Here are the links to this year's Cybils shortlists (the Easy Reader and Short Chapter Books and Graphic Novels categories each are broken into two sub-lists, by age range):
Easy Readers & Short Chapter Books
Fantasy & Science Fiction (Middle Grade)
Fantasy & Science Fiction (Young Adult)
Fiction Picture Books
Middle Grade Fiction
Non-Fiction Middle Grade/YA
Non-Fiction Picture Books
Young Adult Fiction
I hope that you'll find the Cybils shortlists a useful resource. I know I do.
Tomorrow, January 5th, the new National Ambassador for Young People's Literature will be announced by the Library of Congress. The official National Ambassador site explains: "The position of National Ambassador for Young People's Literature was created to raise national awareness of the importance of young people's literature as it relates to lifelong literacy, education, and the development and betterment of the lives of young people... The Center for the Book in the Library of Congress, the Children's Book Council (CBC), and Every Child a Reader, the CBC foundation, are the administrators of the National Ambassador for Young People's Literature initiative." As you might imagine, I was thrilled when this position was first announced two years ago.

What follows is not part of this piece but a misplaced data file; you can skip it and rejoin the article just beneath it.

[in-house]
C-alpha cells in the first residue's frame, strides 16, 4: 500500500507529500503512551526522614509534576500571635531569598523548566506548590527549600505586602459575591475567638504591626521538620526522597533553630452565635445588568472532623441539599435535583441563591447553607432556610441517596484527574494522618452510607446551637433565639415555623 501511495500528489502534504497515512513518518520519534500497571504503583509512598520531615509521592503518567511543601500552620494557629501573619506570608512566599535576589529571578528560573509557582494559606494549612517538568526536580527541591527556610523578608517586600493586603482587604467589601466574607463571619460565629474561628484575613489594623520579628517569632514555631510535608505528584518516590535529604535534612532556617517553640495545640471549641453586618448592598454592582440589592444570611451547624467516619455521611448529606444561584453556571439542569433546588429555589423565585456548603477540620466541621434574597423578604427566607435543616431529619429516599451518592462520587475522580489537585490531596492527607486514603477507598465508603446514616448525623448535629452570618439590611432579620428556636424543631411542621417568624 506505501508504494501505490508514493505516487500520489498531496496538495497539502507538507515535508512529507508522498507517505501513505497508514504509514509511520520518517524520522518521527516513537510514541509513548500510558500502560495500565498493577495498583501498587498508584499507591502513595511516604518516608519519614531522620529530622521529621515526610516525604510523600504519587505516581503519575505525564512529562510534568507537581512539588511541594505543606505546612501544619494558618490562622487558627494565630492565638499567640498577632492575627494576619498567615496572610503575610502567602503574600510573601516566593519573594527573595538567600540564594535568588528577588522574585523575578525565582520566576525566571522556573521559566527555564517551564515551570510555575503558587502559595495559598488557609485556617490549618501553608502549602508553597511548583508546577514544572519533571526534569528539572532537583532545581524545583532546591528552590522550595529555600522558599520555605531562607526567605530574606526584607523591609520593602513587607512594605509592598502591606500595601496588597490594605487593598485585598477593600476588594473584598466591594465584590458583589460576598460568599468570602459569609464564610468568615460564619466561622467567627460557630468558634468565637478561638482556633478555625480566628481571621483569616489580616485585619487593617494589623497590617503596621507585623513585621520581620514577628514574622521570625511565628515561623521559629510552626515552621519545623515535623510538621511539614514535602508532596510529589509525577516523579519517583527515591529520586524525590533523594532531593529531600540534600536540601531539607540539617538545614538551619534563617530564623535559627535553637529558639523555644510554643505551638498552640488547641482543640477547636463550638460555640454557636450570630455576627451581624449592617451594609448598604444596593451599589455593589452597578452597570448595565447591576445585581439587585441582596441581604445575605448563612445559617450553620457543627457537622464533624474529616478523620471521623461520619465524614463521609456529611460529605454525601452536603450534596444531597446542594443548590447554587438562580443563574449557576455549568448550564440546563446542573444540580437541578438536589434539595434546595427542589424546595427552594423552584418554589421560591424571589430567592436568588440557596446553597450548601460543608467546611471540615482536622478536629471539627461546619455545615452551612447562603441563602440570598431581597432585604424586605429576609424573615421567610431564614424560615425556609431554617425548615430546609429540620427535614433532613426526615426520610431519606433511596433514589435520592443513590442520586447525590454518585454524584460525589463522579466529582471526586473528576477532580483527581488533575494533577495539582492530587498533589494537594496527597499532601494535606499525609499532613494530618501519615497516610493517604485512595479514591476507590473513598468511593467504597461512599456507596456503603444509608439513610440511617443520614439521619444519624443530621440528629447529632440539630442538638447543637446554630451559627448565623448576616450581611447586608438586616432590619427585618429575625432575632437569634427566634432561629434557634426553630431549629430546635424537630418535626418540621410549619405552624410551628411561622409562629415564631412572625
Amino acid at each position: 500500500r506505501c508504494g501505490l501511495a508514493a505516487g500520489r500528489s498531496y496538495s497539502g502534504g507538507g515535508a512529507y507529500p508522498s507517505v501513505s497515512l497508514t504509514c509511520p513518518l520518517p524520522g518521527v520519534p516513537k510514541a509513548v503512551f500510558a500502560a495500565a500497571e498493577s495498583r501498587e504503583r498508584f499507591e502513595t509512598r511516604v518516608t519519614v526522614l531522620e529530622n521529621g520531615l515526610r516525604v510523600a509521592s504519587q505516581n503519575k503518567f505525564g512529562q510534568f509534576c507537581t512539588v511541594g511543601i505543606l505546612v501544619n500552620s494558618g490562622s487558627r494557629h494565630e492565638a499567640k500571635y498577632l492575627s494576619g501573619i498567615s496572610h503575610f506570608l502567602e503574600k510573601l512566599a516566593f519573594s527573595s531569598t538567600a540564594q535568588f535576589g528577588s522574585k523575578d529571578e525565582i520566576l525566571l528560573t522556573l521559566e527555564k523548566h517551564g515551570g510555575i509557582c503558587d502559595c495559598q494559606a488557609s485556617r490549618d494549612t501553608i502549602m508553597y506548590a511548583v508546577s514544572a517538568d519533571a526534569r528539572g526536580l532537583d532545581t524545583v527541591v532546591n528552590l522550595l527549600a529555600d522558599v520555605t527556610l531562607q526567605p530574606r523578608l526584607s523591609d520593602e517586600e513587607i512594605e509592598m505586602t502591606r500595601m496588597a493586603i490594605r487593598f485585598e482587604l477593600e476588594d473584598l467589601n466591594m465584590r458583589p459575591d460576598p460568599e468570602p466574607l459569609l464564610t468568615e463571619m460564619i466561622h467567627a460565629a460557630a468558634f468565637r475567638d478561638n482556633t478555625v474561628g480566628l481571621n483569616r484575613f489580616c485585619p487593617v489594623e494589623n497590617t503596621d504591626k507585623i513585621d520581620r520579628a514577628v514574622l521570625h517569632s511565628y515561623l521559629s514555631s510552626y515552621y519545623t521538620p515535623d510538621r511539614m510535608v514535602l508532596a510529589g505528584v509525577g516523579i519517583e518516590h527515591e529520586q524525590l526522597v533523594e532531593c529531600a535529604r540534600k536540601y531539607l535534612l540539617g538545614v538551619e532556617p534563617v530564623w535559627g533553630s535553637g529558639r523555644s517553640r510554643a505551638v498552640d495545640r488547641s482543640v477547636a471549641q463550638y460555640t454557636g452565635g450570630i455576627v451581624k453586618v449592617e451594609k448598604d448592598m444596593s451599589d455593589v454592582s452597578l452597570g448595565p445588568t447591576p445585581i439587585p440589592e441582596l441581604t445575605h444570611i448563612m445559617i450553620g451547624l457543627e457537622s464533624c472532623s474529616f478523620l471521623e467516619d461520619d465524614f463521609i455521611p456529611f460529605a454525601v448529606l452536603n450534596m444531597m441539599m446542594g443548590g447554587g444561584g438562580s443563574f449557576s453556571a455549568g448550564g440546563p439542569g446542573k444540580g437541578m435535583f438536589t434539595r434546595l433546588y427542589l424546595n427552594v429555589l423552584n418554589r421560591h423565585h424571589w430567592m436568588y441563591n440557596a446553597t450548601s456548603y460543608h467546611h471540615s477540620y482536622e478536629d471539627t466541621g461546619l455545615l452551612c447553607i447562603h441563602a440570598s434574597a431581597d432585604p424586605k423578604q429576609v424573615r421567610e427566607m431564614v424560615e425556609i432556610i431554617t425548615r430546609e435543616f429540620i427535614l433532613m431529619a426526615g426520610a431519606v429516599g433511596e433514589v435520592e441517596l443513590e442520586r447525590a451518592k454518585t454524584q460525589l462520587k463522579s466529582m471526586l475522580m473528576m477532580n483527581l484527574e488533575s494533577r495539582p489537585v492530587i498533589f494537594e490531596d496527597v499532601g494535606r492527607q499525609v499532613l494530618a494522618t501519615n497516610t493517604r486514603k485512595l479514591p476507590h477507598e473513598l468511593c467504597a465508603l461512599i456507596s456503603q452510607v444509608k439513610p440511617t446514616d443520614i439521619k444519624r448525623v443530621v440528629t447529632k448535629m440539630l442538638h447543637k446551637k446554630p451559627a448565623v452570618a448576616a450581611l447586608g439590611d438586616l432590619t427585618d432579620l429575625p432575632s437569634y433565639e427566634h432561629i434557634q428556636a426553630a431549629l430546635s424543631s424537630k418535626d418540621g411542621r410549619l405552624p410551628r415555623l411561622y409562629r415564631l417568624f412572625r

Today, Mary Lee and Franki from A Year of Reading are hosting a virtual celebration of our outgoing (first) National Ambassador Jon Scieszka. They asked for blog posts honoring Scieszka, saying: "The "Thank You Jon Scieszka" post can be a review of one of his books, your reflections on his work as ambassador, a personal story around one of his books or author visits, something connected to Guys Read...anything Jon Scieszka."
I have previously reviewed one of Scieszka's books (Smash! Crash! (Trucktown)) on my blog, and recapped one of his bookstore events during his term as Ambassador (see a photo of me with Jon Scieszka above). I just mentioned one of Scieszka's articles, written as Ambassador, in my most recent Literacy 'Lights from the Kidlitosphere post, among many other mentions over the past two years.
I also loved Scieszka's memoir, Knucklehead (though I didn't review it, because I listened to it on audiobook, but you can read a great review at A Fuse #8 Production). I think that his Trucktown series cries out "make reading FUN" with every new book. All in all, I'm a huge fan not only of Scieszka's books, but of his tireless efforts to promote reading, especially among boys and reluctant readers.